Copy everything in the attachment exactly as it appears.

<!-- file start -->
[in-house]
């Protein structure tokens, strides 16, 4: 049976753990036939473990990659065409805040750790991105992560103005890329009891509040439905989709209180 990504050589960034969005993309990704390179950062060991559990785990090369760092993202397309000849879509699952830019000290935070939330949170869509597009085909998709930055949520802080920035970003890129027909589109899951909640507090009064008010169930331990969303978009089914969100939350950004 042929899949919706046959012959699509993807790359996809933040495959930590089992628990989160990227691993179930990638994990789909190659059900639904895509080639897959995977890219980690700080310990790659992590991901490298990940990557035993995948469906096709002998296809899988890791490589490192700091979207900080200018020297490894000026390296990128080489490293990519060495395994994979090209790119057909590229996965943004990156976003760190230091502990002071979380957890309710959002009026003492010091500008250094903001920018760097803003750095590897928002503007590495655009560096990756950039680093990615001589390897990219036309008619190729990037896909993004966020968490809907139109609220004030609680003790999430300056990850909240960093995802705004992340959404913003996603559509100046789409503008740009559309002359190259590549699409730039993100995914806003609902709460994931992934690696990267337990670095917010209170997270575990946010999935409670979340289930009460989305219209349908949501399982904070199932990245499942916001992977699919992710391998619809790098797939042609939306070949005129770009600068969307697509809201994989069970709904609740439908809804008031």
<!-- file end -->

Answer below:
[in-house]
């Protein structure tokens, strides 16, 4: 049976753990036939473990990659065409805040750790991105992560103005890329009891509040439905989709209180 990504050589960034969005993309990704390179950062060991559990785990090369760092993202397309000849879509699952830019000290935070939330949170869509597009085909998709930055949520802080920035970003890129027909589109899951909640507090009064008010169930331990969303978009089914969100939350950004 042929899949919706046959012959699509993807790359996809933040495959930590089992628990989160990227691993179930990638994990789909190659059900639904895509080639897959995977890219980690700080310990790659992590991901490298990940990557035993995948469906096709002998296809899988890791490589490192700091979207900080200018020297490894000026390296990128080489490293990519060495395994994979090209790119057909590229996965943004990156976003760190230091502990002071979380957890309710959002009026003492010091500008250094903001920018760097803003750095590897928002503007590495655009560096990756950039680093990615001589390897990219036309008619190729990037896909993004966020968490809907139109609220004030609680003790999430300056990850909240960093995802705004992340959404913003996603559509100046789409503008740009559309002359190259590549699409730039993100995914806003609902709460994931992934690696990267337990670095917010209170997270575990946010999935409670979340289930009460989305219209349908949501399982904070199932990245499942916001992977699919992710391998619809790098797939042609939306070949005129770009600068969307697509809201994989069970709904609740439908809804008031």